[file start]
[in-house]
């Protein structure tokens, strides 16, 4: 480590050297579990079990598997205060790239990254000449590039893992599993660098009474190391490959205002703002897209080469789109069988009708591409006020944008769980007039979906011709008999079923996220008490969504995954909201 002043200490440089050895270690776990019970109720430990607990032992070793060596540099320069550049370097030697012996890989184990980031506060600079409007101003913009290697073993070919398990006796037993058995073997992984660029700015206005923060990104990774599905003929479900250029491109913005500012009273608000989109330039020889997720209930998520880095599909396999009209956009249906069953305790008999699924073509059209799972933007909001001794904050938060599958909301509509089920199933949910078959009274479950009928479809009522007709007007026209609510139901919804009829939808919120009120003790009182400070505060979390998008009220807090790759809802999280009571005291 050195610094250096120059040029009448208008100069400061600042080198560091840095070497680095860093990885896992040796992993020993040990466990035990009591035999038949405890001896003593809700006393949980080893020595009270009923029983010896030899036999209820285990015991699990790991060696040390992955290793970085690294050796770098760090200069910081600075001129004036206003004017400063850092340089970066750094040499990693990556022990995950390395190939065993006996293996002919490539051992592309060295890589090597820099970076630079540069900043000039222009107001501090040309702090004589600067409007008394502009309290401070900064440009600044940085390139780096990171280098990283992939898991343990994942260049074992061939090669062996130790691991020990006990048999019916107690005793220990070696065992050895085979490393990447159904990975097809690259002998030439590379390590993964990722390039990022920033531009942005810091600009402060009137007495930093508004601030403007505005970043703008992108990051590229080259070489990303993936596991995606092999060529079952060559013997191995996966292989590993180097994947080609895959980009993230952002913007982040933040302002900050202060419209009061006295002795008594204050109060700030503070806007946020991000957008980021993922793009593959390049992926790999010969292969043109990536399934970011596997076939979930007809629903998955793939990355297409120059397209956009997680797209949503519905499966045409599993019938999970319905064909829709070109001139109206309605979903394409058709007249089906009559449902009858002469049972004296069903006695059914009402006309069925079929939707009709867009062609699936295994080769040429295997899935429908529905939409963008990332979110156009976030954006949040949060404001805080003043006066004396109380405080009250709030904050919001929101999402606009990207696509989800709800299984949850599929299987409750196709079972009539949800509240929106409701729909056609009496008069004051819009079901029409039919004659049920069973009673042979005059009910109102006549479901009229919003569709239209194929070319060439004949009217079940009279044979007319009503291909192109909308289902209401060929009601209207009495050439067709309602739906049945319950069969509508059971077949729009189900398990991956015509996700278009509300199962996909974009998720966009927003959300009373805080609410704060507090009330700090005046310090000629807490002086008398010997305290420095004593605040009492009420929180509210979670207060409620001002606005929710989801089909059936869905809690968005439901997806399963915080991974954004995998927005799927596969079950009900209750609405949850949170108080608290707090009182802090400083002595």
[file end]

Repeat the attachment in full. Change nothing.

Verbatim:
[in-house]
């Protein structure tokens, strides 16, 4: 480590050297579990079990598997205060790239990254000449590039893992599993660098009474190391490959205002703002897209080469789109069988009708591409006020944008769980007039979906011709008999079923996220008490969504995954909201 002043200490440089050895270690776990019970109720430990607990032992070793060596540099320069550049370097030697012996890989184990980031506060600079409007101003913009290697073993070919398990006796037993058995073997992984660029700015206005923060990104990774599905003929479900250029491109913005500012009273608000989109330039020889997720209930998520880095599909396999009209956009249906069953305790008999699924073509059209799972933007909001001794904050938060599958909301509509089920199933949910078959009274479950009928479809009522007709007007026209609510139901919804009829939808919120009120003790009182400070505060979390998008009220807090790759809802999280009571005291 050195610094250096120059040029009448208008100069400061600042080198560091840095070497680095860093990885896992040796992993020993040990466990035990009591035999038949405890001896003593809700006393949980080893020595009270009923029983010896030899036999209820285990015991699990790991060696040390992955290793970085690294050796770098760090200069910081600075001129004036206003004017400063850092340089970066750094040499990693990556022990995950390395190939065993006996293996002919490539051992592309060295890589090597820099970076630079540069900043000039222009107001501090040309702090004589600067409007008394502009309290401070900064440009600044940085390139780096990171280098990283992939898991343990994942260049074992061939090669062996130790691991020990006990048999019916107690005793220990070696065992050895085979490393990447159904990975097809690259002998030439590379390590993964990722390039990022920033531009942005810091600009402060009137007495930093508004601030403007505005970043703008992108990051590229080259070489990303993936596991995606092999060529079952060559013997191995996966292989590993180097994947080609895959980009993230952002913007982040933040302002900050202060419209009061006295002795008594204050109060700030503070806007946020991000957008980021993922793009593959390049992926790999010969292969043109990536399934970011596997076939979930007809629903998955793939990355297409120059397209956009997680797209949503519905499966045409599993019938999970319905064909829709070109001139109206309605979903394409058709007249089906009559449902009858002469049972004296069903006695059914009402006309069925079929939707009709867009062609699936295994080769040429295997899935429908529905939409963008990332979110156009976030954006949040949060404001805080003043006066004396109380405080009250709030904050919001929101999402606009990207696509989800709800299984949850599929299987409750196709079972009539949800509240929106409701729909056609009496008069004051819009079901029409039919004659049920069973009673042979005059009910109102006549479901009229919003569709239209194929070319060439004949009217079940009279044979007319009503291909192109909308289902209401060929009601209207009495050439067709309602739906049945319950069969509508059971077949729009189900398990991956015509996700278009509300199962996909974009998720966009927003959300009373805080609410704060507090009330700090005046310090000629807490002086008398010997305290420095004593605040009492009420929180509210979670207060409620001002606005929710989801089909059936869905809690968005439901997806399963915080991974954004995998927005799927596969079950009900209750609405949850949170108080608290707090009182802090400083002595």